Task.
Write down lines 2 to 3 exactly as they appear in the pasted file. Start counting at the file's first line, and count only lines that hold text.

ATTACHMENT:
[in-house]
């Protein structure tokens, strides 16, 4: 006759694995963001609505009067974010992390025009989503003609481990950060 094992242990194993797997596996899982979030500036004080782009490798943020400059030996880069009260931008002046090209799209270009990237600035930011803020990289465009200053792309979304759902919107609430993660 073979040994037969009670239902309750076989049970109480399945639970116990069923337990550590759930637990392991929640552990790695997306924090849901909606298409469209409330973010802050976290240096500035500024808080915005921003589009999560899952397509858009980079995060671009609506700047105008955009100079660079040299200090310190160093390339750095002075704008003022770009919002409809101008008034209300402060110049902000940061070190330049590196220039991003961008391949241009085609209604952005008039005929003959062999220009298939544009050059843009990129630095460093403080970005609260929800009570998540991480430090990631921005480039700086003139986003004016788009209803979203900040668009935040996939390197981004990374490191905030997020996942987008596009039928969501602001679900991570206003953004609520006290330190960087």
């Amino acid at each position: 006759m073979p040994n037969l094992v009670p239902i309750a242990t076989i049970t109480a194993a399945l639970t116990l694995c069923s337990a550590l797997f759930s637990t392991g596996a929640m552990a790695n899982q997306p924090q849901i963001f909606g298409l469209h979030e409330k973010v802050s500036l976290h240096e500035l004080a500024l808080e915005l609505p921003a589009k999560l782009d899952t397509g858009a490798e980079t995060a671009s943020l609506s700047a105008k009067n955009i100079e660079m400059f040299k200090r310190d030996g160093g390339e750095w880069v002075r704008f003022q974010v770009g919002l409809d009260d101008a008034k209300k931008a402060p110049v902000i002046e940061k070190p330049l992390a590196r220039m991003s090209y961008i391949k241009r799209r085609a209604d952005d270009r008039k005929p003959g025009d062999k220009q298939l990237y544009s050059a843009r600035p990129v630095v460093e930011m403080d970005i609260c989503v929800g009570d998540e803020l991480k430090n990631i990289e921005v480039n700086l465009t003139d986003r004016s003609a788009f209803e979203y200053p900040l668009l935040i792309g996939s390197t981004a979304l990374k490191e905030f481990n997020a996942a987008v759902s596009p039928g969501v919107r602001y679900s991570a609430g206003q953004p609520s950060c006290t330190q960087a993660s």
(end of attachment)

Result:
């Protein structure tokens, strides 16, 4: 006759694995963001609505009067974010992390025009989503003609481990950060 094992242990194993797997596996899982979030500036004080782009490798943020400059030996880069009260931008002046090209799209270009990237600035930011803020990289465009200053792309979304759902919107609430993660 073979040994037969009670239902309750076989049970109480399945639970116990069923337990550590759930637990392991929640552990790695997306924090849901909606298409469209409330973010802050976290240096500035500024808080915005921003589009999560899952397509858009980079995060671009609506700047105008955009100079660079040299200090310190160093390339750095002075704008003022770009919002409809101008008034209300402060110049902000940061070190330049590196220039991003961008391949241009085609209604952005008039005929003959062999220009298939544009050059843009990129630095460093403080970005609260929800009570998540991480430090990631921005480039700086003139986003004016788009209803979203900040668009935040996939390197981004990374490191905030997020996942987008596009039928969501602001679900991570206003953004609520006290330190960087």
């Amino acid at each position: 006759m073979p040994n037969l094992v009670p239902i309750a242990t076989i049970t109480a194993a399945l639970t116990l694995c069923s337990a550590l797997f759930s637990t392991g596996a929640m552990a790695n899982q997306p924090q849901i963001f909606g298409l469209h979030e409330k973010v802050s500036l976290h240096e500035l004080a500024l808080e915005l609505p921003a589009k999560l782009d899952t397509g858009a490798e980079t995060a671009s943020l609506s700047a105008k009067n955009i100079e660079m400059f040299k200090r310190d030996g160093g390339e750095w880069v002075r704008f003022q974010v770009g919002l409809d009260d101008a008034k209300k931008a402060p110049v902000i002046e940061k070190p330049l992390a590196r220039m991003s090209y961008i391949k241009r799209r085609a209604d952005d270009r008039k005929p003959g025009d062999k220009q298939l990237y544009s050059a843009r600035p990129v630095v460093e930011m403080d970005i609260c989503v929800g009570d998540e803020l991480k430090n990631i990289e921005v480039n700086l465009t003139d986003r004016s003609a788009f209803e979203y200053p900040l668009l935040i792309g996939s390197t981004a979304l990374k490191e905030f481990n997020a996942a987008v759902s596009p039928g969501v919107r602001y679900s991570a609430g206003q953004p609520s950060c006290t330190q960087a993660s």